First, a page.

Gamut Music grew out of my efforts to make a living as a maker of musical instruments and was formally incorporated in 2008. It is the mission of this company to provide accurate and authentic reproductions of historical musical instruments and strings for those musicians who want to pursue the art of historical performance practice.
Currently, Gamut Music consists of me working in the instrument and string workshops, Jakob Larson in the instrument shop; Jeremiah Brown, Keith Passow and Katherine Crowley in the string shop; and Bobbye Larson and Genevieve Martin keeping the orders moving in the office.
The object of the workshop is fine craftsmanship and we use a unique blend of modern and historical tools and techniques and the finest materials from all over the world. We use the best quality sheep gut from New Zealand and beef gut from Ireland for our strings. Spruce from the Italian Alps, Adirondack spruce from the Application mountains and Engelmann spruce from the Vancouver forests, figured rock maple from the hills of Kentucky, yew from England and Oregon, bird’s-eye maple from Michigan, rosewood from Central America and ebony from India. Care goes into everything we make and we would be happy to make something really nice for you.
I was born in Corpus Christi, Texas in 1954. Raised in Southern Texas and Louisiana, I became interested in woodworking at an early age. When a teenager, I began to play some music and found that, although I had plenty of enthusiasm for this, I did not possess much talent. So, I decided to combine my interests in music and woodworking and become a musical instrument maker. I was not a player of the violin, but the form, complexity and mysteries surrounding this instrument were undeniable to me, so I decided that I would study to be a violin maker. With this aspiration, I applied for and was accepted into the London College of Furniture in London, England in 1972 where I studied violin making with Patrica Naismith. I graduated from this school in 1975 receiving a Certificate in Violin Making, With Distinction. William Luff was the judge for the violin making class that year.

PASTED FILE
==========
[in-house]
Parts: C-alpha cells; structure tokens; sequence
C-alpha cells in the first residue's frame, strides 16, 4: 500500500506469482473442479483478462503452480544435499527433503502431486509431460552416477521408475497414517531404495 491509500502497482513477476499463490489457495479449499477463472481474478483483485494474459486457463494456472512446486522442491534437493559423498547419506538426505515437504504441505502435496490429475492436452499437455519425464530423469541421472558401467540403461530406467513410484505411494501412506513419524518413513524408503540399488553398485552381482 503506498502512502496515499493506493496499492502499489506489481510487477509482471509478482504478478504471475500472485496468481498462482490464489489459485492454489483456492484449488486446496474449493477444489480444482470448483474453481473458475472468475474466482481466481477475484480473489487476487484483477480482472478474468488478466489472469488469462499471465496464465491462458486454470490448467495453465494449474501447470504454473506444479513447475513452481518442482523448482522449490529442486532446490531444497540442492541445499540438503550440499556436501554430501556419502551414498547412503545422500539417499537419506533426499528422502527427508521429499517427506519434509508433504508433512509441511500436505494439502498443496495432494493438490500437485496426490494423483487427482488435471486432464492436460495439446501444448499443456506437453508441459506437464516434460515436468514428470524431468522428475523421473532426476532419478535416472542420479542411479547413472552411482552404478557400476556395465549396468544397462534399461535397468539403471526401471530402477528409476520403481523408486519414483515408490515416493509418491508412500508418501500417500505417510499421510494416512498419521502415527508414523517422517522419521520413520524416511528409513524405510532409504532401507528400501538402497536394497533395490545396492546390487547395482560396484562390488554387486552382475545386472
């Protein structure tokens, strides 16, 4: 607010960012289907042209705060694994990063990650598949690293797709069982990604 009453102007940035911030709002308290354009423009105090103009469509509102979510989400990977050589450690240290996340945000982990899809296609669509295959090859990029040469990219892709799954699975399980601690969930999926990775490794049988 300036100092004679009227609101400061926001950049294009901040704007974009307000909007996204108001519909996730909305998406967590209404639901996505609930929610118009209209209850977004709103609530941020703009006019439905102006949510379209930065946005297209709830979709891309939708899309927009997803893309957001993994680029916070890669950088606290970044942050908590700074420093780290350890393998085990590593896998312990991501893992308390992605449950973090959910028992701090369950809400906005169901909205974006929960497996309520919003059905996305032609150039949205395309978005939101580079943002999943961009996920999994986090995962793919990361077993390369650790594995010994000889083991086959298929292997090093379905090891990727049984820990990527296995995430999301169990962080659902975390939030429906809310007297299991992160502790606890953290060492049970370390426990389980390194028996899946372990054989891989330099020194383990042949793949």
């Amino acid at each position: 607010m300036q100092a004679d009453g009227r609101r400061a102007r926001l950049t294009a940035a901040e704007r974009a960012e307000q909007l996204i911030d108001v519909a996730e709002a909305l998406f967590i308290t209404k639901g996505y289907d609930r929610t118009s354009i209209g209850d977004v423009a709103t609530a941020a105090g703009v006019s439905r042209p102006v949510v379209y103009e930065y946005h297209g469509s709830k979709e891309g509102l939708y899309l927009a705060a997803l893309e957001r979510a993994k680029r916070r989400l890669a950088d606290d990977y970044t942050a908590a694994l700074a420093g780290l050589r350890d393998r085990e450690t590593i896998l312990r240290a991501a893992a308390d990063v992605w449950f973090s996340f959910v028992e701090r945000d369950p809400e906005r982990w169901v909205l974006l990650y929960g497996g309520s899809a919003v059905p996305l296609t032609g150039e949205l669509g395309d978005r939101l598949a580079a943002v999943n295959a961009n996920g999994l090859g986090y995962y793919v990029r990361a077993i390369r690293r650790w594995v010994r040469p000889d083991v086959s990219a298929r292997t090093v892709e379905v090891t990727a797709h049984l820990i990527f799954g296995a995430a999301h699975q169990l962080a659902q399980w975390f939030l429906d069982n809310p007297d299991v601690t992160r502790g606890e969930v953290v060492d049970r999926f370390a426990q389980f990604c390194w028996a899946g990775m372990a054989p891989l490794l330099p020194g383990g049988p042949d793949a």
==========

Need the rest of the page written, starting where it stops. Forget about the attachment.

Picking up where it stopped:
After graduation I stayed in London where I had a workshop in the Waterside Workshops on Rotherhithe St. on the south side of the Thames River. In addition to making instruments, I was an assistant teacher to a part time class in violin making at the London College of Furniture and I assisted John Baily at the Merton Technical College with a class in violin repair. Returning to the USA in 1977 I set up a workshop in Austin, Texas where I worked independently until 1980. At that time I accepted an offer to be the head of the violin department for C. Bruno and Son in San Antonio, Texas, an importing wholesale music merchandise company. In 1982 my family moved to Duluth, Minnesota so that my wife, Bobbye, could attend the College of St. Scholastica to study the lute. I again set up a independent workshop where I made instruments and practiced violin repair.
From my most early studies of violin making I gravitated towards instruments intended for historical performance practice, making my first baroque violin in 1973 when I was still a student. About that time I began to research early instruments and set up, spending time in museums with as many unaltered instruments as the curators would allow. In the late 1970s I came to the conclusion that our early instrument reproductions would not work to expectation with the gut strings that were available at the time and I started to study the properties of historical strings based on old extant samples that I had taken out of violin cases over the years, historical descriptions of the string making process and early comments on the nature of strings. This led me to the conclusion that the only way to make authentically styled historical strings was to make them myself. The string making process does not lend itself to making just a few strings when needed, so I found myself developing a new business that developed into Gamut Musical Strings.
My interest in lutes began while I was at college in London where I became friends with several of the lute players and makers in the early 1970s. I began to study these instruments and make reproductions in 1977 and they have been part of my catalog ever since.